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fa cup
To many younger football supporters the cup is no more than a frivolous sideshow, tacked onto a season to allow the big clubs (and some smaller ones) to try out fringe players as they attempt to attain the holy grail of Champions League participation or merely the right to stay in the Premiership. However, for most of us over, lets say 25, it remains a wonderful thing. What helps sustain that, is the memory of watching the Cup Final on some cloudless May afternoon in a time when life was simpler and there were only about 2 live matches on TV during the season. More often than not the game didn't live up to the hype. Though whether Tarby and Lynchy chortling in a studio overlooking Wembley Way with Dickie Davies counts as hype is debatable.

Anyhow, here's our section for the planet's favourite domestic cup competition...

Click for: The Top 10 FA Cup Finals
The Top 10 FA Cup Final Goals
The Top 15 FA Cup 3rd Round Shocks
The Top 10 FA Cup Semi-Finals



The 10 Greatest FA Cup Finals topten
Our top 10 favourite Cup Finals of all time...

No. Year Details
1 1953 Blackpool 4 Bolton 3
Jumpers for goalposts, marvellous. It's easy to be cynical, in these cynical times, about the `olden days' but this was a crucial milestone in our footballing heritage. It's remembered of course as the Matthews final and rightly so, as the `Wizard of Dribble' tormented the Bolton defenders from the right wing. Matthews, then a callow youth of 38, conjured the crucial chances which were converted by the prolific Stan Mortensen. 3-1 down with only 22 minutes to go Blackpool's legendary comeback at the Empire Stadium gets our number 1 spot. All that was missing was a white horse.
2 2006 Liverpool 3 West Ham 3 (Liverpool won on penalties)
The best cup final since, well, see what's at number 1. A genuinely top class game that really was the first properly watchable final since Man Utd v Palace in 1990. It was refreshing because, for once, the underdog took the game to their superiors, unlike Millwall and Southampton in other Cardiff finals. The Hammers, led up front by a hastily patched up Dean Ashton, took the lead through a Carragher own goal and eventually led 3-2 going into injury time. However, a shattered Steven Gerrard summoned up a moment of magic with a rasping 30 yard drive into Shaka Hislop's net. Liverpool proved their knack of winning cup final shoot outs with a 3-1 victory, Zamora, Konchesky and Ferdinand being the fall guys for West Ham. If this was to be the last Cardiff final, it was fitting that the Millennium Stadium finally got the match its surroundings deserved.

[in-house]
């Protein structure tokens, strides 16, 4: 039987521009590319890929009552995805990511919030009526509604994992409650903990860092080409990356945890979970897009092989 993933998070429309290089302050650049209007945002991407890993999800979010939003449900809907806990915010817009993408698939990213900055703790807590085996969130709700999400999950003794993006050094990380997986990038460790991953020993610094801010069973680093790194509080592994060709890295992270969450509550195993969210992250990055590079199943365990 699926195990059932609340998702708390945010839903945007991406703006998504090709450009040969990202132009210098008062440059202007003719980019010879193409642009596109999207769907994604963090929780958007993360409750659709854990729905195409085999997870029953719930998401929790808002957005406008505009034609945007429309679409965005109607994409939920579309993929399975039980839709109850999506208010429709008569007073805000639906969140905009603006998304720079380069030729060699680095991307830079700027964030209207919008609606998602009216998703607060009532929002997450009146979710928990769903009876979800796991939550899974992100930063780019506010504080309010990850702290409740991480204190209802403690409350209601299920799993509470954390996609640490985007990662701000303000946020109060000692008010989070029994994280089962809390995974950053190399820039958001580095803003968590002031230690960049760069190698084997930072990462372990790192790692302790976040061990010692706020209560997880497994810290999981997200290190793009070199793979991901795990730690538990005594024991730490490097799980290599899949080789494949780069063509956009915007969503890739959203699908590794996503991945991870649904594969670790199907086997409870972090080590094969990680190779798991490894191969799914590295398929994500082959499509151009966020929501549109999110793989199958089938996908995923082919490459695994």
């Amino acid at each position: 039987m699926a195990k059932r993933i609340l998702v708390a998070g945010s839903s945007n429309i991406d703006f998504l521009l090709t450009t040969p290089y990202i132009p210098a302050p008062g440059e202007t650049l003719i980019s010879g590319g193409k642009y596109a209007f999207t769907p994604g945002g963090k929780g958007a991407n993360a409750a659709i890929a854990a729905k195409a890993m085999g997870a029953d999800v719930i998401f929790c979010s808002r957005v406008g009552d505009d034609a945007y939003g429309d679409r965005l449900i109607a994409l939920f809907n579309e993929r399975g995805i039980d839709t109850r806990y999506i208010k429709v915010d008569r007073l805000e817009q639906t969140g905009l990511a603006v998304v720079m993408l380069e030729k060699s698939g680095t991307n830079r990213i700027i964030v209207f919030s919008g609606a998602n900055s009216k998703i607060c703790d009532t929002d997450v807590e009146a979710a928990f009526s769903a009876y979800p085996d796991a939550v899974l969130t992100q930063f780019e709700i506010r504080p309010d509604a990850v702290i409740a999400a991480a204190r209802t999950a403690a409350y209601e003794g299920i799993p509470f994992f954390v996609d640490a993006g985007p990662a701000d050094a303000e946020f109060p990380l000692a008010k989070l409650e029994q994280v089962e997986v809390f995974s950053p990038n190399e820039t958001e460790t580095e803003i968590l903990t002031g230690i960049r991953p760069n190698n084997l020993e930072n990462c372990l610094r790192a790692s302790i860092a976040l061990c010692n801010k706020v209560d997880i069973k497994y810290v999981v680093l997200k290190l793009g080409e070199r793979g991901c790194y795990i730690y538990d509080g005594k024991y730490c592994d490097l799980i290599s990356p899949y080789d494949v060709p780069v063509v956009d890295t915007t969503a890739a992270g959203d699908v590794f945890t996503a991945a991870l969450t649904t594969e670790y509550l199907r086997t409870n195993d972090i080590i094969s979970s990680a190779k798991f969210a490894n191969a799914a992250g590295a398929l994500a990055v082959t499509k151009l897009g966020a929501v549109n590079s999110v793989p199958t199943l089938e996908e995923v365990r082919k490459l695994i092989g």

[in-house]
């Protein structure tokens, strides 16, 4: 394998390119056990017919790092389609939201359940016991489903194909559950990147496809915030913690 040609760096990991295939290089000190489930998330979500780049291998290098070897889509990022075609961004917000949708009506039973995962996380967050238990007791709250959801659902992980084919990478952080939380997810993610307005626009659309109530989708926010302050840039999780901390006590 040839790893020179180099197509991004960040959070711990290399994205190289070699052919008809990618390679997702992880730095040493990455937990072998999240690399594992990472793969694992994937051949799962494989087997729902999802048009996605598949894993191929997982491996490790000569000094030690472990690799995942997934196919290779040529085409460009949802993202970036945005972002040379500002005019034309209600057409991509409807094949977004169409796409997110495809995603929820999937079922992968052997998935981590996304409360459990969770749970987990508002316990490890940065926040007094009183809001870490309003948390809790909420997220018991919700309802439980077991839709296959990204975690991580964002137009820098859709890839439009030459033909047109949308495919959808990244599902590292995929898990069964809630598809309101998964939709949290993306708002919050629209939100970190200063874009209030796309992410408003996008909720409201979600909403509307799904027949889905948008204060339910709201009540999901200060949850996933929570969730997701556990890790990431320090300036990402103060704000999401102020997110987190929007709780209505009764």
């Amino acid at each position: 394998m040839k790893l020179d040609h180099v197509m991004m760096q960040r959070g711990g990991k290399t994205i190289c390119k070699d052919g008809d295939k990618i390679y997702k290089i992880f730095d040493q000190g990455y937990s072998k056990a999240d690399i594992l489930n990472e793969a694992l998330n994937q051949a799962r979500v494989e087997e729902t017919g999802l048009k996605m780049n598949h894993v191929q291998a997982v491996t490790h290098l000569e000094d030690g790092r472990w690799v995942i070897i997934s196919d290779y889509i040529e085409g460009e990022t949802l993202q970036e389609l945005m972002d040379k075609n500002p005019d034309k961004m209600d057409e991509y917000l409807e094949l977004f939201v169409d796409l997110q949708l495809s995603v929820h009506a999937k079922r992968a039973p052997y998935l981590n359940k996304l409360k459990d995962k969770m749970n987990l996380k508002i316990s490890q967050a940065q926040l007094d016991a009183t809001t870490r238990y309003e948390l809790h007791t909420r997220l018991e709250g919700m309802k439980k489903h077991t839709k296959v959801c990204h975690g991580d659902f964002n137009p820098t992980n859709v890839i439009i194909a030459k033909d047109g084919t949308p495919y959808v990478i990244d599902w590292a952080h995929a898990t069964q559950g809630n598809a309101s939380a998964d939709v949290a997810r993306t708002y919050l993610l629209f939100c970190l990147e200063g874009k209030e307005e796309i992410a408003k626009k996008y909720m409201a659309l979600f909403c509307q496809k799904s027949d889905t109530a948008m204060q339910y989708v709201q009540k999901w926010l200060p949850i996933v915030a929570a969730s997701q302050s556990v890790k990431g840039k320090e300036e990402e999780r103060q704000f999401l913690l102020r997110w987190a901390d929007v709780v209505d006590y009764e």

3 1981 Tottenham 3 Manchester City 2 (after 1-1 draw)
A high quality replay, the first since 1970, saw Tottenham triumphant. The match was particularly memorable for one marvellous goal and another that was even better. Steve MacKenzie scored with a terrific volley to give City the lead, but few remember that when compared with the winning goal. It was scored by the bearded Argentinian, Ricky Villa, after a majestic run through the heart of the City defence. It was a goal good enough to win a general election, let alone a football match. They might have sung about Ossie's knees going all `trembly' (rhymes with Wembley, geddit?) but it was his compatriot who reduced City to jelly.
4 1970 Chelsea 2 Leeds 1 (after 2-2 draw)
Not so much a football match as a mass brawl. Only this time instead of a pub car park, 22 of our finest footballers saw fit to take lumps out of each other on the cup final pitch. The game took place at Old Trafford after a 2-2 draw at Wembley, amazingly the first Wembley final to go to a replay. Amidst a fractious atmosphere two teams that genuinely loathed each other battered each other into virtual submission before the winning goal by David Webb. In the late 1990s Sky got David Elleray to `ref' the match on video and concluded that he would have sent off six and booked every other player bar the Leeds keeper using today's interpretation of the laws. Those were the days!